(8/38) Exposure to airborne microorganisms, dust and endotoxin during processing of valerian roots on farms.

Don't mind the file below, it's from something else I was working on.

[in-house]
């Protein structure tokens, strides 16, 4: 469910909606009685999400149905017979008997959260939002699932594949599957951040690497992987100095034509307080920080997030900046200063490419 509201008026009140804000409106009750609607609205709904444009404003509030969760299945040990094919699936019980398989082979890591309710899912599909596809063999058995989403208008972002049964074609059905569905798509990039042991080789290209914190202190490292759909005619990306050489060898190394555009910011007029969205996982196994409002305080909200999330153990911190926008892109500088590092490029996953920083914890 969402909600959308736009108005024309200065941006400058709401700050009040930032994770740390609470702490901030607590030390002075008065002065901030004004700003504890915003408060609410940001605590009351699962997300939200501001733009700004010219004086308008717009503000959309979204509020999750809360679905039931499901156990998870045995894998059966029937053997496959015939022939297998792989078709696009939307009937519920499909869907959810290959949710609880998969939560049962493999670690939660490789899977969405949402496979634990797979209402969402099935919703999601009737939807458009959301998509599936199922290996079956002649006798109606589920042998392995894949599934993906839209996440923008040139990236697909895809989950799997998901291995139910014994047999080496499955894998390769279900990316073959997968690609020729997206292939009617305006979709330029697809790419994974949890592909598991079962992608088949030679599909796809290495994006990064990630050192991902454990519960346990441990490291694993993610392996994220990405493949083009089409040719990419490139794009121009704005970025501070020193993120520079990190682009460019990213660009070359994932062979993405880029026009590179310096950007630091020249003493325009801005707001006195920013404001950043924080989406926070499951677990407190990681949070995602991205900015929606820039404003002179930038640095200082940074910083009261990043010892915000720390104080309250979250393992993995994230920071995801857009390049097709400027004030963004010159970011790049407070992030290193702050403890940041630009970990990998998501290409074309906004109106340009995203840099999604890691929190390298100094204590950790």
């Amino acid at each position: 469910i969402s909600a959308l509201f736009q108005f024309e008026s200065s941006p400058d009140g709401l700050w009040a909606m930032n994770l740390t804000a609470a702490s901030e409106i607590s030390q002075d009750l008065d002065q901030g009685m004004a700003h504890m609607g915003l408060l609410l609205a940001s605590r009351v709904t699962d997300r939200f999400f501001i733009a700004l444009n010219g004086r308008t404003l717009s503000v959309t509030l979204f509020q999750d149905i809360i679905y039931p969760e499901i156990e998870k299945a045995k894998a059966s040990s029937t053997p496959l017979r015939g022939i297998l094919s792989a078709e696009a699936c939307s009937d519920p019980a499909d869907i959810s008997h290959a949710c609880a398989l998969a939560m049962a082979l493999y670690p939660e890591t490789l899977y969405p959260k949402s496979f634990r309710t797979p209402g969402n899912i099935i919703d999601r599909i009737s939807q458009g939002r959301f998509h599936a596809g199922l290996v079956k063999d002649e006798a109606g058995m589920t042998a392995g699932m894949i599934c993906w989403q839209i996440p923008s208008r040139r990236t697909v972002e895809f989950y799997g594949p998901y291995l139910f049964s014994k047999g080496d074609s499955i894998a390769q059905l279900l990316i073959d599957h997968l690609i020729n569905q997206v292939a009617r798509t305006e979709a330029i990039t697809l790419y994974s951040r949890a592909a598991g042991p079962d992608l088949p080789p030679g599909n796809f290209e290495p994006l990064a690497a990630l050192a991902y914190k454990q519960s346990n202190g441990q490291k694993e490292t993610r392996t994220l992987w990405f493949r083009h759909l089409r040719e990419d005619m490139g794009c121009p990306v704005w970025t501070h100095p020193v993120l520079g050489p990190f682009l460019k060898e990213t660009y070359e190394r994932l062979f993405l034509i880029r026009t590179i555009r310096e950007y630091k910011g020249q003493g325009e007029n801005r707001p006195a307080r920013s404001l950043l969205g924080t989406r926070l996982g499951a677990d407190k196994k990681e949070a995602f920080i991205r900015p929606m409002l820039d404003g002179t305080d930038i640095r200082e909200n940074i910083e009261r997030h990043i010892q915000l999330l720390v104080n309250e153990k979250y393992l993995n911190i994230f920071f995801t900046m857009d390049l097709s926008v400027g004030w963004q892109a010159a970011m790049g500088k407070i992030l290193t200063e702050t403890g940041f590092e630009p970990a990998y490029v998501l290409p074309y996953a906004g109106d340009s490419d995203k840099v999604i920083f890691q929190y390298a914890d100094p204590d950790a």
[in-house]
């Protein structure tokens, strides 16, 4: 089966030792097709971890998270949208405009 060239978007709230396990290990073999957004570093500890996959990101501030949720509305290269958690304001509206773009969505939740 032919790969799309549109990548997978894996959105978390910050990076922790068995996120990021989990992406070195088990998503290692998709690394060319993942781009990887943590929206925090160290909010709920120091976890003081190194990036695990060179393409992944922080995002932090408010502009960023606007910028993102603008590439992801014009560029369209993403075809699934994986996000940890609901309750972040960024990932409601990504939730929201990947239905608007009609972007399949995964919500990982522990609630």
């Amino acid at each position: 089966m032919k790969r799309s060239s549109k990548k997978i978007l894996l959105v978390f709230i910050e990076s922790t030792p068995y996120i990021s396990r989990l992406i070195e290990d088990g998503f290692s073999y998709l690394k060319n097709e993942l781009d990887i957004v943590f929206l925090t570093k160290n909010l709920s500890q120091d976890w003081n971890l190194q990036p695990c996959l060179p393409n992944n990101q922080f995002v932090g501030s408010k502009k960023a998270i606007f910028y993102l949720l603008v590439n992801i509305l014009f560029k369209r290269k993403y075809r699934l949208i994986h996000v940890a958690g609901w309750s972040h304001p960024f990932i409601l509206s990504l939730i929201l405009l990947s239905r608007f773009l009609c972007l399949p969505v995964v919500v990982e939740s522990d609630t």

The aim of this study was to determine the levels of microorganisms, dust and endotoxin in the air during various stages of valerian (Valeriana officinalis) roots processing by herb farmers and to examine the species composition of airborne microflora. Air samples were collected on glass fibre filters by use of personal samplers on 15 farms owned by valerian cultivating farmers, located in Lublin province (eastern Poland). The concentrations of total viable microorganisms (bacteria + fungi) in the air showed a marked variability and were within a range of 0.95-7,966.6 x 10(3) cfu/m (3). Though median was relatively low (10.75 x 10(3) cfu/m (3)), on 4 farms the concentrations exceeded the level of 10(5) cfu/m (3) and on 1 farm the level of 10(6) cfu/m (3). During the processing of valerian roots, distinct changes could be observed in the composition of airborne microflora. In the first stages of processing, the freshly dug and washed roots until shaking in the drying room, the most numerous were Gram-negative bacteria of the family Pseudomonadaceae (mostly Stenotrophomonas maltophilia, Pseudomonas chlororaphis and Pseudomonas fluorescens). After drying, the dominant organisms were thermo-resistant endospore-forming bacilli (Bacillus spp.) and fungi, among which prevailed Aspergillus fumigatus. Altogether, 29 species or genera of bacteria and 19 species or genera of fungi were identified in the farm air during valerian processing, of these, 10 and 12 species or genera respectively were reported as having allergenic and/or immunotoxic properties. The concentrations of airborne dust and endotoxin on the examined farms were very large and ranged from 10.0-776.7 mg/m (3), and from 0.15-24,448.2 microg/m (3), respectively (medians 198.3 mg/m (3) and 40.48 microg/m (3)). In conclusion, farmers cultivating valerian could be exposed during processing of valerian roots to large concentrations of airborne microorganisms, dust and endotoxin posing a risk of work-related respiratory disease.  (+info)